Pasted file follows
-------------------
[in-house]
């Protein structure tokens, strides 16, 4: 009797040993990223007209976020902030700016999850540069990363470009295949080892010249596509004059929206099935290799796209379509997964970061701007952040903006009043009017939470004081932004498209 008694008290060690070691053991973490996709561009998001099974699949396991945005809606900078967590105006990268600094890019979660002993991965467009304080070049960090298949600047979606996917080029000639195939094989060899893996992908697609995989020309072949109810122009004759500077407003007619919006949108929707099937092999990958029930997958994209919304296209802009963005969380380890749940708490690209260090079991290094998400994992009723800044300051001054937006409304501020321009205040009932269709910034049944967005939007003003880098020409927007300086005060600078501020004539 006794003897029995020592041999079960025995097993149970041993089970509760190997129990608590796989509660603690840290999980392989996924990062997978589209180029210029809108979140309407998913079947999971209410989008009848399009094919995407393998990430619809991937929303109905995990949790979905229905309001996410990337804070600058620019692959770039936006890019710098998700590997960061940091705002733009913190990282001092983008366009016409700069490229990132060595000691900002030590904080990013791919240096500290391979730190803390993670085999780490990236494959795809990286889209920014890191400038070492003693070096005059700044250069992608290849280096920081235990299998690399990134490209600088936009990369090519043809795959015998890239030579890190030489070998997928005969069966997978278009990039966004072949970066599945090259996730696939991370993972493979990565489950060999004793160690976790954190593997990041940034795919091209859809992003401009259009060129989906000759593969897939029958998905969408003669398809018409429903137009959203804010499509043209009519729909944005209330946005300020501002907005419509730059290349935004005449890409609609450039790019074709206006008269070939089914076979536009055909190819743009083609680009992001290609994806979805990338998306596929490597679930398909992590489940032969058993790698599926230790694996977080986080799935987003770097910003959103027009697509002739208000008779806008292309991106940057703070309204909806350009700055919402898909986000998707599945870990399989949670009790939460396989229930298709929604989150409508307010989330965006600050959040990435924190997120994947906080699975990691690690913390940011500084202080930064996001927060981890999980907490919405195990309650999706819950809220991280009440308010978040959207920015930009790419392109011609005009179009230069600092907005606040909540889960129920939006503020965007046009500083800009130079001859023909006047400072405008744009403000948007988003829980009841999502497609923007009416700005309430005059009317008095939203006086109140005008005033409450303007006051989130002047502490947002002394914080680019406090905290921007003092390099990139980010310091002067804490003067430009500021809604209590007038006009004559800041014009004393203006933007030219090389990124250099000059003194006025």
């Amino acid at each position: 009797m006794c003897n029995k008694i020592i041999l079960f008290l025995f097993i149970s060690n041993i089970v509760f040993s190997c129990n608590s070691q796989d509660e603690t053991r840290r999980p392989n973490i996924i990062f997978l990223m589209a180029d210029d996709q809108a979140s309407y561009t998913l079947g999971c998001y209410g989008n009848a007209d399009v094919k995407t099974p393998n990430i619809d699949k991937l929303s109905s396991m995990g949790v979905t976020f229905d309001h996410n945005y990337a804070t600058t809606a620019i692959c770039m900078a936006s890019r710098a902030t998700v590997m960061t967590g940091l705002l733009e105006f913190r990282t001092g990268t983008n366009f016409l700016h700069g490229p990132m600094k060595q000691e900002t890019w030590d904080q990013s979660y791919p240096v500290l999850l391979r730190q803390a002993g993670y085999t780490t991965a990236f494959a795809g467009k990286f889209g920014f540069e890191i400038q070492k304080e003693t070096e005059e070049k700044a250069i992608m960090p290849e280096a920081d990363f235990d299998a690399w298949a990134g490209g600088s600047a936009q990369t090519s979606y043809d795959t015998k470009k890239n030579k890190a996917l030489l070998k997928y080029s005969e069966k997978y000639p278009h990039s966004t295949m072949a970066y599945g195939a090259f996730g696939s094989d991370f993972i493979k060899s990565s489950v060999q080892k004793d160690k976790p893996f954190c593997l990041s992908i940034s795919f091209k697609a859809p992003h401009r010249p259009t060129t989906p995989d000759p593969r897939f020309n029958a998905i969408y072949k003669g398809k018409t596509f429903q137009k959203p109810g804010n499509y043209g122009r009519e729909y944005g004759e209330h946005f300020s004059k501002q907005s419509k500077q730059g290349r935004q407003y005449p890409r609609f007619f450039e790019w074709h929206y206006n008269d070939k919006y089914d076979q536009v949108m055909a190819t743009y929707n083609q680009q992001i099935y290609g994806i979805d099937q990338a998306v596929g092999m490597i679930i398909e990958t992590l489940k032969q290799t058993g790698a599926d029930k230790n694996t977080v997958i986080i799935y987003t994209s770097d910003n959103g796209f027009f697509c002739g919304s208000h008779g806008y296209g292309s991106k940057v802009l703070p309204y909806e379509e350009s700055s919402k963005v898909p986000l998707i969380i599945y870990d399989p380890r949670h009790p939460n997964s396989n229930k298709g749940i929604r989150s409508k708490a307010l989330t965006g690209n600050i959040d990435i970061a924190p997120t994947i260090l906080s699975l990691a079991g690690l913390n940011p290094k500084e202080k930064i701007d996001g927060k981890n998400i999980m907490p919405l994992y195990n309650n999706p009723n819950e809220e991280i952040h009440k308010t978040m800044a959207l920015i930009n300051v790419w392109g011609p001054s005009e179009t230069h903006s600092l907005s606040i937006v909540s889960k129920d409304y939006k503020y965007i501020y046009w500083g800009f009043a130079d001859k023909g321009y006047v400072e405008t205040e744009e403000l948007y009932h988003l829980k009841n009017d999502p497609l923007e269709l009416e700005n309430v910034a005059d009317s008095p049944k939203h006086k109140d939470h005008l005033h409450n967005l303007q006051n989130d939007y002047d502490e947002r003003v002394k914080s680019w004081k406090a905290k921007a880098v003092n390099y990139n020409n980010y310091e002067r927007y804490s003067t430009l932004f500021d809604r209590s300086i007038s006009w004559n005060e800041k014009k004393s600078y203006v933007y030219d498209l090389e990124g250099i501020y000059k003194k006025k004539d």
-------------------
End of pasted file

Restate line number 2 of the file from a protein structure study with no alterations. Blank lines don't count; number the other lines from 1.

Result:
């Protein structure tokens, strides 16, 4: 009797040993990223007209976020902030700016999850540069990363470009295949080892010249596509004059929206099935290799796209379509997964970061701007952040903006009043009017939470004081932004498209 008694008290060690070691053991973490996709561009998001099974699949396991945005809606900078967590105006990268600094890019979660002993991965467009304080070049960090298949600047979606996917080029000639195939094989060899893996992908697609995989020309072949109810122009004759500077407003007619919006949108929707099937092999990958029930997958994209919304296209802009963005969380380890749940708490690209260090079991290094998400994992009723800044300051001054937006409304501020321009205040009932269709910034049944967005939007003003880098020409927007300086005060600078501020004539 006794003897029995020592041999079960025995097993149970041993089970509760190997129990608590796989509660603690840290999980392989996924990062997978589209180029210029809108979140309407998913079947999971209410989008009848399009094919995407393998990430619809991937929303109905995990949790979905229905309001996410990337804070600058620019692959770039936006890019710098998700590997960061940091705002733009913190990282001092983008366009016409700069490229990132060595000691900002030590904080990013791919240096500290391979730190803390993670085999780490990236494959795809990286889209920014890191400038070492003693070096005059700044250069992608290849280096920081235990299998690399990134490209600088936009990369090519043809795959015998890239030579890190030489070998997928005969069966997978278009990039966004072949970066599945090259996730696939991370993972493979990565489950060999004793160690976790954190593997990041940034795919091209859809992003401009259009060129989906000759593969897939029958998905969408003669398809018409429903137009959203804010499509043209009519729909944005209330946005300020501002907005419509730059290349935004005449890409609609450039790019074709206006008269070939089914076979536009055909190819743009083609680009992001290609994806979805990338998306596929490597679930398909992590489940032969058993790698599926230790694996977080986080799935987003770097910003959103027009697509002739208000008779806008292309991106940057703070309204909806350009700055919402898909986000998707599945870990399989949670009790939460396989229930298709929604989150409508307010989330965006600050959040990435924190997120994947906080699975990691690690913390940011500084202080930064996001927060981890999980907490919405195990309650999706819950809220991280009440308010978040959207920015930009790419392109011609005009179009230069600092907005606040909540889960129920939006503020965007046009500083800009130079001859023909006047400072405008744009403000948007988003829980009841999502497609923007009416700005309430005059009317008095939203006086109140005008005033409450303007006051989130002047502490947002002394914080680019406090905290921007003092390099990139980010310091002067804490003067430009500021809604209590007038006009004559800041014009004393203006933007030219090389990124250099000059003194006025």